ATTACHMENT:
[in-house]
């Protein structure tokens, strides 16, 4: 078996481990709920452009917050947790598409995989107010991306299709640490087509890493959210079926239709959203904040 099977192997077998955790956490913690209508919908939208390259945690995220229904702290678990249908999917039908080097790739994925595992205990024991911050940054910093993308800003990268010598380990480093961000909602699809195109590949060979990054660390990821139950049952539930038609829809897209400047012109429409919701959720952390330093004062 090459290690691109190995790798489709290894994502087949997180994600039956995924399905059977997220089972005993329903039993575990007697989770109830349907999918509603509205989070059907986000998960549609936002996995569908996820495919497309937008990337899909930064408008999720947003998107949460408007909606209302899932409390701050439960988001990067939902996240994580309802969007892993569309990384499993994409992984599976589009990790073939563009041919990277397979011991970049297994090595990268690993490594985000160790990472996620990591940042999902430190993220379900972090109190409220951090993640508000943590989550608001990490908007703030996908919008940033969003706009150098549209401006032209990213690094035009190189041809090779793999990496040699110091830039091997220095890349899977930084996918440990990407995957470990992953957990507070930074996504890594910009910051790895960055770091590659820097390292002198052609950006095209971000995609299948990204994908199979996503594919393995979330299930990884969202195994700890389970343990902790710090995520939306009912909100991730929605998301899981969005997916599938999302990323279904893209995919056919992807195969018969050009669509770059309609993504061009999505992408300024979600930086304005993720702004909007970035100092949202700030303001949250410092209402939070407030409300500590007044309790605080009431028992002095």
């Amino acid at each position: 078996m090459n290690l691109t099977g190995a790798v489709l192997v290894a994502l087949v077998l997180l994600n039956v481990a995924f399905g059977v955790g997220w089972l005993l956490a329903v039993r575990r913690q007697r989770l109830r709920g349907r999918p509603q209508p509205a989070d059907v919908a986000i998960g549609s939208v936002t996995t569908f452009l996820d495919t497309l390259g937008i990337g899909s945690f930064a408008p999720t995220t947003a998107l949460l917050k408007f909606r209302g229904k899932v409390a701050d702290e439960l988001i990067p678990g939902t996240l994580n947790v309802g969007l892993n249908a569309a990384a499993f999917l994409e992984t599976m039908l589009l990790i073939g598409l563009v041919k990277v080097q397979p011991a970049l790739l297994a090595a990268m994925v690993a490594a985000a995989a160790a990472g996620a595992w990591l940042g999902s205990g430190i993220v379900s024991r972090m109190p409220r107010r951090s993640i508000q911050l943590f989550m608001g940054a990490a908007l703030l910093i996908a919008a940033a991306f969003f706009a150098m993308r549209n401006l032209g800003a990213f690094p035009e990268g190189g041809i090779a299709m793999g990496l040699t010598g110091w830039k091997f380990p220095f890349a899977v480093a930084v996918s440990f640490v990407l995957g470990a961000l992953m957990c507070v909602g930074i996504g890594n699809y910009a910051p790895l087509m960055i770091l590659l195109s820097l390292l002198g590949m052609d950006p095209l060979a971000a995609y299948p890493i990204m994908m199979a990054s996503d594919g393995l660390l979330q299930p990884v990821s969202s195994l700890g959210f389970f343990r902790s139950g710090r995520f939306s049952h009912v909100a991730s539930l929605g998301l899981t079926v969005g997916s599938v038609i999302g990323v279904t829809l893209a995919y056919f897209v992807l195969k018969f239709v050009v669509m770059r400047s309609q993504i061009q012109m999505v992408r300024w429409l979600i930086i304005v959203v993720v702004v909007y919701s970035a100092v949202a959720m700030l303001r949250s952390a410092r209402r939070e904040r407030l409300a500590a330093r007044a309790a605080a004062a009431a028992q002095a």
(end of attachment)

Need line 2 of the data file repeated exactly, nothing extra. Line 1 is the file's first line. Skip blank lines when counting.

């Protein structure tokens, strides 16, 4: 078996481990709920452009917050947790598409995989107010991306299709640490087509890493959210079926239709959203904040 099977192997077998955790956490913690209508919908939208390259945690995220229904702290678990249908999917039908080097790739994925595992205990024991911050940054910093993308800003990268010598380990480093961000909602699809195109590949060979990054660390990821139950049952539930038609829809897209400047012109429409919701959720952390330093004062 090459290690691109190995790798489709290894994502087949997180994600039956995924399905059977997220089972005993329903039993575990007697989770109830349907999918509603509205989070059907986000998960549609936002996995569908996820495919497309937008990337899909930064408008999720947003998107949460408007909606209302899932409390701050439960988001990067939902996240994580309802969007892993569309990384499993994409992984599976589009990790073939563009041919990277397979011991970049297994090595990268690993490594985000160790990472996620990591940042999902430190993220379900972090109190409220951090993640508000943590989550608001990490908007703030996908919008940033969003706009150098549209401006032209990213690094035009190189041809090779793999990496040699110091830039091997220095890349899977930084996918440990990407995957470990992953957990507070930074996504890594910009910051790895960055770091590659820097390292002198052609950006095209971000995609299948990204994908199979996503594919393995979330299930990884969202195994700890389970343990902790710090995520939306009912909100991730929605998301899981969005997916599938999302990323279904893209995919056919992807195969018969050009669509770059309609993504061009999505992408300024979600930086304005993720702004909007970035100092949202700030303001949250410092209402939070407030409300500590007044309790605080009431028992002095």